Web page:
According to a 2017 report from Jingdong and Nandu media, the sales gap between men and women dropped from about 26.6 billion RMB to 13.7 billion RMB, with men between ages 18 and 26 driving sales. Data from marketing analytics firm AdMaster showed that in Q1 of 2018, there was a 61 percent increase in social media activity relating to male beauty, in comparison with the previous quarter.
Euromonitor predicts that by this year, the annual growth rate of Chinese male cosmetics sales will reach 13.5 percent, nearly 8 points higher than the global average. Rising income levels and consumption upgrades are driving this trend, along with the fact that the Chinese workplace has also been changing, with raised expectations and competition in terms of dress and grooming. Indeed, with millions of Gen Zs now graduating every year, there is intense competition just to get into those workplaces. Attaching photos to resumes is still conventional in China, so the pressure to look good begins in college.
While mainstream men generally go for products like face masks cleansers and eye creams, new product lines are being developed to target these consumers, buoying sales of products like foundation, concealer, and eyeliner. Chanel’s Boy de Chanel is on Tmall and WeChat; Tom Ford’s concealer for men is another strong seller on Tmall. And the opportunity for other brands to develop in this space remains: according to a Gartner insight report, Beauty China: Product Innovations, Tmall reported that 91 percent of the beauty brands on the platform had fielded questions as to whether their products were suitable for men, while only 45 percent of them offer male-specific products.
One caveat for brands to consider: The WeChat public account 零售老板内参 ( “Retail Boss Internal Reference,” ID Islb168) noted that a 2018 “Beauty Social White Paper” report said that men accounted for about one-fifth of the online discussion of makeup, but their intentions also included buying gifts for women.
Find Male Beauty Influencers
Finding the right KOL to partner with you on your campaigns will be a matter of who your target audience is, where they spend their time online and what kind of content best aligns with your brand identity and positioning. Don’t be sucked in by follower data—do your due diligence on potential collaborators, watch their content and get a feel for their style. Fortunately, male beauty KOLs aren’t restricting themselves to a single platform or even a single type of content, as we’ll outline below. And remember, PARKLU can assist you throughout the process, bringing our expertise in the KOL market to help you get the most out of your campaigns.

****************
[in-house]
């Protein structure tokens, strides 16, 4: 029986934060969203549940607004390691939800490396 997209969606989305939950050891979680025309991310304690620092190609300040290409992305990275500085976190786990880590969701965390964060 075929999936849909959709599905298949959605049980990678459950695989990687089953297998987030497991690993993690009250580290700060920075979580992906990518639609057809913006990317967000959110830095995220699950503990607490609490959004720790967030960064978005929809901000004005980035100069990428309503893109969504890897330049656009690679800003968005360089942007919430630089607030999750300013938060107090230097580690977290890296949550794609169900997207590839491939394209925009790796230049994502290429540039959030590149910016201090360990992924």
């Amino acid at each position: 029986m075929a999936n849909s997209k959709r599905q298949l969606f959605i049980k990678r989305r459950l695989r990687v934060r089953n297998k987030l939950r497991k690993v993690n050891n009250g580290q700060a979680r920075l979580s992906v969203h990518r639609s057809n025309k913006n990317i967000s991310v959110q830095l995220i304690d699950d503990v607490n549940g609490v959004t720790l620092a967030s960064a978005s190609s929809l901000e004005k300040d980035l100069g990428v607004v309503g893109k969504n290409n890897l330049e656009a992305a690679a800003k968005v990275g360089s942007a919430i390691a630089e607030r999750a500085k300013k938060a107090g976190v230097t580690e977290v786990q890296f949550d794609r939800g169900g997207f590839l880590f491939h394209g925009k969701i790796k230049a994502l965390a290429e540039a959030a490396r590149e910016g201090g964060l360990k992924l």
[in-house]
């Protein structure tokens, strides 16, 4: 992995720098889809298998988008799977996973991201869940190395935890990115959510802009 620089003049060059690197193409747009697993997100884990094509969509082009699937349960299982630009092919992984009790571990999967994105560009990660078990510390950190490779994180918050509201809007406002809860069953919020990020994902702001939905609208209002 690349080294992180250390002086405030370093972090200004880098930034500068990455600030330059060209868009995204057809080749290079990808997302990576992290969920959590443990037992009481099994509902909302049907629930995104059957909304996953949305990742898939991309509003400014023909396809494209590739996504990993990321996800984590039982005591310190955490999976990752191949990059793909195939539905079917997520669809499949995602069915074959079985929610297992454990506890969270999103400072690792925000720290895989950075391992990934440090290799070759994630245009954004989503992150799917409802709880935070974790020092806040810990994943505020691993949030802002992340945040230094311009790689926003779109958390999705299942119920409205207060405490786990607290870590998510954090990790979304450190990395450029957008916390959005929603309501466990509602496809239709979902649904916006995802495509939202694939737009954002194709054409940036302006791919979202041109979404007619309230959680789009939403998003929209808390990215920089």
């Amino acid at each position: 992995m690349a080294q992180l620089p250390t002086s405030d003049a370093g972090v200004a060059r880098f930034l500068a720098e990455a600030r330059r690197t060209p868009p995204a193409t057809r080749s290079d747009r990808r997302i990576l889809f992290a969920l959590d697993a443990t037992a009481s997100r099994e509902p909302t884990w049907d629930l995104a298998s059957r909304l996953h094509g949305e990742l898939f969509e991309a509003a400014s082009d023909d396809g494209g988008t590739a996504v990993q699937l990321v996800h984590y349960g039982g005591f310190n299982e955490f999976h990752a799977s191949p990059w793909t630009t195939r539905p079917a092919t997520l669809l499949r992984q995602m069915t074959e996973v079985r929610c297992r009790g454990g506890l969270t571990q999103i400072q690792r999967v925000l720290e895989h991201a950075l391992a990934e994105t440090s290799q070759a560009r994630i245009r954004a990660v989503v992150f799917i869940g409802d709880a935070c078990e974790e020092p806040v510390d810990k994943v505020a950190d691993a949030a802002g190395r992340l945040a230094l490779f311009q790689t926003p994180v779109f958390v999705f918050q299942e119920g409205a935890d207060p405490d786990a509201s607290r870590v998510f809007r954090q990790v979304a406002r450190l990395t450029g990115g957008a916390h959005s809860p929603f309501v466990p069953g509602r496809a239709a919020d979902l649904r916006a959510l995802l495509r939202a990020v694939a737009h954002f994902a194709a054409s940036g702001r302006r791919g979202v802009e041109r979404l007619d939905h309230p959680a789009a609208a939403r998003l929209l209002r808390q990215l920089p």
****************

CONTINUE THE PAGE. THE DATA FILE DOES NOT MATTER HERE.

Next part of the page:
Xiaohongshu is a hotbed for male KOLs, both in beauty and in fashion. According to WeChat public account 零售老板内参 ( “Retail Boss Internal Reference,” ID Islb168), which focuses on consumer news, the platform released data showing male beauty-related content has more than tripled this year compared to last year. Also according to Xiaohongshu, eight times as many men are commenting on topics related to male beauty this year compared to last year.
Though Xiaohongshu’s userbase is predominantly female, a number of stars selling their versions of the ideal male lifestyle are garnering millions of fans. Some of these include Fang Junping (also known as “Junping Big Devil”), who kicked off his vlog on Weibo before taking to Xiaohongshu to help his followers understand what ingredients are in the beauty products they buy. His videos feature product reviews in addition to interviews with industry insiders on the science behind the products. Fang, who currently has over 2.6 million followers on Xiaohongshu, also launched his own line of beauty and skincare products under his Junping brand.
With over a million Xiaohongshu followers, Xiaoye Xingjun is another prominent champion of male beauty. He lives up to his slogan, “both men and women deserve to look good,” with heartfelt, sincere videos dropping wisdom on skincare, watches, and styling. His videos are accessible and easy to digest, thanks to a light, down-to-earth style, and upbeat background music.
Douyin’s short video format makes it an ideal platform for these rapid-fire makeover videos featuring male beauty influencers that have been a huge hit recently. These videos take the Queer Eye concept and apply it with added urgency, showing how young men can be transformed from bookish, nerdy types into handsome guys with model looks—all by applying a range of beauty products in a series of simple steps. Another popular content format on Douyin sees KOLs with cosmetics research backgrounds (such as Daddylab and Dr. Dazhui) dissect the ingredients of beauty products. Others create more dramatic content, with storylines, conflicts and high emotions to keep viewers watching.
Of course, live broadcasts are where much of the energy is being generated in the area of male beauty. In addition to the blockbuster events of the sort Li Jiaqi has worked on with Jack Ma and Taobao, stars like Wang Zulan, Liu Yan and Nicholas Tse on Kuaishou and Taobao Live have also built dedicated followings and shown their ability to drive sales through their charismatic live streaming presence.